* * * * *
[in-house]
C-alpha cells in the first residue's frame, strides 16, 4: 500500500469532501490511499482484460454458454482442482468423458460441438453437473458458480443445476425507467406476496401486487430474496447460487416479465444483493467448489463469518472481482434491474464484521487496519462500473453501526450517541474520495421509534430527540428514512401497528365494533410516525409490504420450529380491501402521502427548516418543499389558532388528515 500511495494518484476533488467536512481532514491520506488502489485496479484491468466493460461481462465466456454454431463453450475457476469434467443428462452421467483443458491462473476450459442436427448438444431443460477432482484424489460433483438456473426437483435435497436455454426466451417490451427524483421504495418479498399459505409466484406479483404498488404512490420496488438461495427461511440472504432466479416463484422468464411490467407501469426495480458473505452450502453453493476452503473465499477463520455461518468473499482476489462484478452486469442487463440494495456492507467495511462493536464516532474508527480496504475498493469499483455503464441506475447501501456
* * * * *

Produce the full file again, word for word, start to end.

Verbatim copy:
[in-house]
C-alpha cells in the first residue's frame, strides 16, 4: 500500500469532501490511499482484460454458454482442482468423458460441438453437473458458480443445476425507467406476496401486487430474496447460487416479465444483493467448489463469518472481482434491474464484521487496519462500473453501526450517541474520495421509534430527540428514512401497528365494533410516525409490504420450529380491501402521502427548516418543499389558532388528515 500511495494518484476533488467536512481532514491520506488502489485496479484491468466493460461481462465466456454454431463453450475457476469434467443428462452421467483443458491462473476450459442436427448438444431443460477432482484424489460433483438456473426437483435435497436455454426466451417490451427524483421504495418479498399459505409466484406479483404498488404512490420496488438461495427461511440472504432466479416463484422468464411490467407501469426495480458473505452450502453453493476452503473465499477463520455461518468473499482476489462484478452486469442487463440494495456492507467495511462493536464516532474508527480496504475498493469499483455503464441506475447501501456